24. CfA2

  25. 2dF galaxy filaments

  26. SDSS filamentary galaxies

  27. 2MASS nearIR

  28. 2mass including Milky Way

  29. Conclusion – Topology of the Universe is Filamentary • We live in a universe where Large Scale Structure is filamentary, where sheets of (mostly dark) matter have already collapsed along one direction to become filaments, and those filaments are already draining into areas of intersection which we identify with ordinary matter concentrations – Galaxy Clusters.

  30. Numerical Simulations of the Evolution of the Universe • Cram a cosmological model, its initial conditions, a bunch of physics… all into a computer, and evolve the universe forward to the present day and see if it looks like the real thing… • Volker Springel’s got the best code in the business.

  31. Millenium run Filaments

  32. BryanCHDMbox

  33. Filamentary gas/dm

  34. More Sim filaments

  35. So - Gravity Made Large Scale Structure • The large scale structure is filmentary! • All of this confirms – gravity was the prime mover. • Overdensities collapsed under gravity; first along one direction (making sheets), then along another (making filaments), and eventually everything drains into clumps (galaxy clusters), but the universe isn’t old enough for this process to be very far along yet. • Or rather, this process proceeds at different rates depending on how overdense the area is, so we expect to see a mixture of filaments, sheets, and clusters in the real universe – exactly what we do, in fact, see!

  36. Next Question – How Old is the Universe? • By measuring the expansion rate of today, we can ‘run the movie backward’ and see when everything was in one place… • The expansion rate is measured by the Hubble parameter – H. It’s now measured accurately to be 70 km/sec of additional recession velocity for every megaparsec of additional distance.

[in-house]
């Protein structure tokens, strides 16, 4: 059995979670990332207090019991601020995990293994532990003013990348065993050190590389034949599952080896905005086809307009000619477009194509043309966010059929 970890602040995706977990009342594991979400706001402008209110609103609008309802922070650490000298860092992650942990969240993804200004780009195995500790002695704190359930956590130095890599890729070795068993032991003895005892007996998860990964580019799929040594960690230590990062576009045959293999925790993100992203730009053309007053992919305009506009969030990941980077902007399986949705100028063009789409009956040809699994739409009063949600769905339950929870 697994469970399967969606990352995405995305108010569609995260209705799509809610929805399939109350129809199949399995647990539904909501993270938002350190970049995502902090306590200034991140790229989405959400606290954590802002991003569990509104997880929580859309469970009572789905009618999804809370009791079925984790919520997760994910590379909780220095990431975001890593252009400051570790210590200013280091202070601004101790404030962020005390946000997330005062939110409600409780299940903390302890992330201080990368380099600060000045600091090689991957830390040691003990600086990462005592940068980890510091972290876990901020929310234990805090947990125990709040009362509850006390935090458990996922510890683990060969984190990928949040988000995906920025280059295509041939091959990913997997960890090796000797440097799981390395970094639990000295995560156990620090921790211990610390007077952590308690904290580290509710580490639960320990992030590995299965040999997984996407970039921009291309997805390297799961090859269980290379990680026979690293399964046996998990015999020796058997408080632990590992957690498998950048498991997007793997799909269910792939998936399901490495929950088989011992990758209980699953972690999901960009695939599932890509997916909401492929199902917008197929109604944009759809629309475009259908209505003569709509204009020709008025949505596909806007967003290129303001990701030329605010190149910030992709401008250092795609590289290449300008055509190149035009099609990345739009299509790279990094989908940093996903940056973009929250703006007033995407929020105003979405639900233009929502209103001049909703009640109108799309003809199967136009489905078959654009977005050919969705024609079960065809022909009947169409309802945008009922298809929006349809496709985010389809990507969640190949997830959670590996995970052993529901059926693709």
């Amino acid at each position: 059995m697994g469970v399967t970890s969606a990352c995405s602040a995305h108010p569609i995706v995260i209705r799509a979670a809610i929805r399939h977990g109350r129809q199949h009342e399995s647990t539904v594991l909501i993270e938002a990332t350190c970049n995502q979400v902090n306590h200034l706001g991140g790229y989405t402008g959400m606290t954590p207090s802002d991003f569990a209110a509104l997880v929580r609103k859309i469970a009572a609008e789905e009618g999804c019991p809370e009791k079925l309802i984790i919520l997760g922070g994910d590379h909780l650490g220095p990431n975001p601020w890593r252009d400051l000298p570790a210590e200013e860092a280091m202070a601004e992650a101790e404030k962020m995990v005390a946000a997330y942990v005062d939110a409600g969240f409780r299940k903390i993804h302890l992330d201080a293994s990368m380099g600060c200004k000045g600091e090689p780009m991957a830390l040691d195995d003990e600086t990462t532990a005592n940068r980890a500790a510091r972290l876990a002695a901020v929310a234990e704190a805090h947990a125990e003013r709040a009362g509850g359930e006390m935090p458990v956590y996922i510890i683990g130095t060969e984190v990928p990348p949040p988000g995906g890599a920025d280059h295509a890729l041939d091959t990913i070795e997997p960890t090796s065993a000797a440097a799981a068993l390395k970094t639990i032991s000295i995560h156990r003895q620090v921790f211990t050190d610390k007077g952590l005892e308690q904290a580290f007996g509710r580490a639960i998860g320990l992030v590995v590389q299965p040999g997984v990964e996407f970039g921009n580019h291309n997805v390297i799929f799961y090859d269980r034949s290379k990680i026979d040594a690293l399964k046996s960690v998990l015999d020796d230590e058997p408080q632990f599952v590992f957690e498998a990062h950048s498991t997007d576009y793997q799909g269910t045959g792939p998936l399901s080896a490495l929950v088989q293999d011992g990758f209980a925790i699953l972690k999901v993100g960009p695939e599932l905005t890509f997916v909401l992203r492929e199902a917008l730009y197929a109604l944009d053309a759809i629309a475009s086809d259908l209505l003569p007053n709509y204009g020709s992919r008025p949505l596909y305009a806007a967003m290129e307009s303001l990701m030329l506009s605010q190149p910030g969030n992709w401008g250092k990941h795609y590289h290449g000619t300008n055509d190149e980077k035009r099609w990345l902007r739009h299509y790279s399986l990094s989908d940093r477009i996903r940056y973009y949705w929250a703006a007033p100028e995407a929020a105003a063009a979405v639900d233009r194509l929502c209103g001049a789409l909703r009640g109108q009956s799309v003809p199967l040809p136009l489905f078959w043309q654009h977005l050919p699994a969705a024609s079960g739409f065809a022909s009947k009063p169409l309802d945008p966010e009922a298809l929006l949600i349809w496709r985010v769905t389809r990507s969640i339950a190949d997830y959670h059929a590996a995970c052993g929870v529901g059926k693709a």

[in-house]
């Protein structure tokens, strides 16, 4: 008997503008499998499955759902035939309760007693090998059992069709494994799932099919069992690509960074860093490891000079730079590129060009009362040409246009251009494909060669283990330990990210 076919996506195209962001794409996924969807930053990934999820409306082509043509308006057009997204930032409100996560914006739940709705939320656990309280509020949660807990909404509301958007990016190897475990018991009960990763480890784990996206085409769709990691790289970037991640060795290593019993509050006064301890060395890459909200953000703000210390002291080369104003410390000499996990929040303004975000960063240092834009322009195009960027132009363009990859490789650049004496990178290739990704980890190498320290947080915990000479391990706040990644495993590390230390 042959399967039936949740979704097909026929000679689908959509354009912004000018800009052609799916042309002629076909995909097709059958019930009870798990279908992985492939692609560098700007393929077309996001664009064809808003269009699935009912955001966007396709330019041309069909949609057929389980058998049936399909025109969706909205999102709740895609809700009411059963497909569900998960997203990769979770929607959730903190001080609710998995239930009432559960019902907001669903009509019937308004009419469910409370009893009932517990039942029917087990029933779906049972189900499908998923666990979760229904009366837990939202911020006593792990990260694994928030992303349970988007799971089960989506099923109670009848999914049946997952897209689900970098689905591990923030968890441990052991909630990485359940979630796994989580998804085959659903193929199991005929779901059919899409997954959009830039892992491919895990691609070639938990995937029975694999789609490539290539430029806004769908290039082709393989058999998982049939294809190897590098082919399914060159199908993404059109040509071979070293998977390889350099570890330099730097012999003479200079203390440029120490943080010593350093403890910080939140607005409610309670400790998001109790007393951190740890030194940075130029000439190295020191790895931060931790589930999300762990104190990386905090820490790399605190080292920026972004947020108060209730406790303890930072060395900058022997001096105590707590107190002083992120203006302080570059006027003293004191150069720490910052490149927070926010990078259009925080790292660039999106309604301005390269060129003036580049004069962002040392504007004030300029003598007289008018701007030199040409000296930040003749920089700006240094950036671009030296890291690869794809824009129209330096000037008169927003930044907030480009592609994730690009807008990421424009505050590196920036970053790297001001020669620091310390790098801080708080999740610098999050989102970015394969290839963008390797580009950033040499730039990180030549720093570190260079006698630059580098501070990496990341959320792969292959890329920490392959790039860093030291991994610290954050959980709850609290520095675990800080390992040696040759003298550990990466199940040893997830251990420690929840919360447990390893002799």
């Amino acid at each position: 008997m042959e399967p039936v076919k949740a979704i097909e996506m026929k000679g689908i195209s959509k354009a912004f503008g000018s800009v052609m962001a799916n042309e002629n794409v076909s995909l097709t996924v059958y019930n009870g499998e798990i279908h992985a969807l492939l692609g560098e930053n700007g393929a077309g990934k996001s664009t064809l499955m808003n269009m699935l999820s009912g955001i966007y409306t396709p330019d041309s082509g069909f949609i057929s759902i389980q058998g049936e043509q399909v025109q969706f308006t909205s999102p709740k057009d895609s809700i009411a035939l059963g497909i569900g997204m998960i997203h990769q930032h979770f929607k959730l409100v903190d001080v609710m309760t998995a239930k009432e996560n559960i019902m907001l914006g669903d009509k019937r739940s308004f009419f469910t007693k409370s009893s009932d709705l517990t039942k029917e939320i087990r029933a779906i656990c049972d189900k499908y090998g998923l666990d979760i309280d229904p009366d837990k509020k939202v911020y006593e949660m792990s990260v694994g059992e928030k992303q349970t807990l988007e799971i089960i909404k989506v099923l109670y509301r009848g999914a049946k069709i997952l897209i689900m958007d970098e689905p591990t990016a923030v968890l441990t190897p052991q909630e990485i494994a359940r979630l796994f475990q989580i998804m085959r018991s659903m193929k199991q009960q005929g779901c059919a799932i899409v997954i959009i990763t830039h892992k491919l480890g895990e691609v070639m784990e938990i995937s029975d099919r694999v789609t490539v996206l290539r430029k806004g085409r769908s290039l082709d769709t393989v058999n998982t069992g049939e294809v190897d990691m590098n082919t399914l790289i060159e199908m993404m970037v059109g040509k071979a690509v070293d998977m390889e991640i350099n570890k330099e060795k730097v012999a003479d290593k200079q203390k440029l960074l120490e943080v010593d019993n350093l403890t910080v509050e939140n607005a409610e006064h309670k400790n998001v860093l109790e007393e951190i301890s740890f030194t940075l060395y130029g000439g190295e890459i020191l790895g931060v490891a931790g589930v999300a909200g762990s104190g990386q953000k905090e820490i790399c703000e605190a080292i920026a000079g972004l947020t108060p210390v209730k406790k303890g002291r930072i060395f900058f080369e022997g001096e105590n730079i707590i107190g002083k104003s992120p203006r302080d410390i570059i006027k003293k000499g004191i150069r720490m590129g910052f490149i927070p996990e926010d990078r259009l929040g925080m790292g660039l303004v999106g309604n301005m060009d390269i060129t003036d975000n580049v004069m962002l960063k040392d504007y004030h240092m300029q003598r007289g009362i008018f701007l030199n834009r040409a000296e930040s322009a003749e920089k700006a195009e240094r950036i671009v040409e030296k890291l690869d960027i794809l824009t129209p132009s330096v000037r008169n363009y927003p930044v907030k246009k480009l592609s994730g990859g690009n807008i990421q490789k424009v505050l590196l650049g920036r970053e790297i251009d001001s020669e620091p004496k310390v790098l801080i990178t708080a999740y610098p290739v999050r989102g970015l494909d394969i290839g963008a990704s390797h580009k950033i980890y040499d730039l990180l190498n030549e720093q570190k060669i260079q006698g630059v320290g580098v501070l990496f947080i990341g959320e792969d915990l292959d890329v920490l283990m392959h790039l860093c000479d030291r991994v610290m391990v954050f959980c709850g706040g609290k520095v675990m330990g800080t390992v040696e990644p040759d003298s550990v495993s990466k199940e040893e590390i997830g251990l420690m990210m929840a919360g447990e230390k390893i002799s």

37. Size vs. cosmic time open/closed/crit

  38. So, Now we’re up to the early1990’s and the “Standard Big Bang Model” has emerged • A universe at “critical density”, with 95% in the form of Dark Matter and 5% in ordinary matter. • But…

  39. Problems with the “Standard Big Bang” Model… • Problem #1 - Age of the universe as measured by Hubble Law disagrees with the age of oldest globular clusters. If H=70 km/sec/Mpc in a critical density universe, implies the universe is only 9.3 Billion years old. But stellar structure astronomers calculate that globular clusters are older; some up to 13 billion years old. Obviously a discrepancy! • So, measure Hubble Parameter H not just locally but over most of the observable universe and maybe that’ll clarify things. • Best distance indicator is SN Ia’s ; distance accuracy as good as 5% if done carefully

  40. Hi Z SN gallery

  41. SNIa abs Mag vs z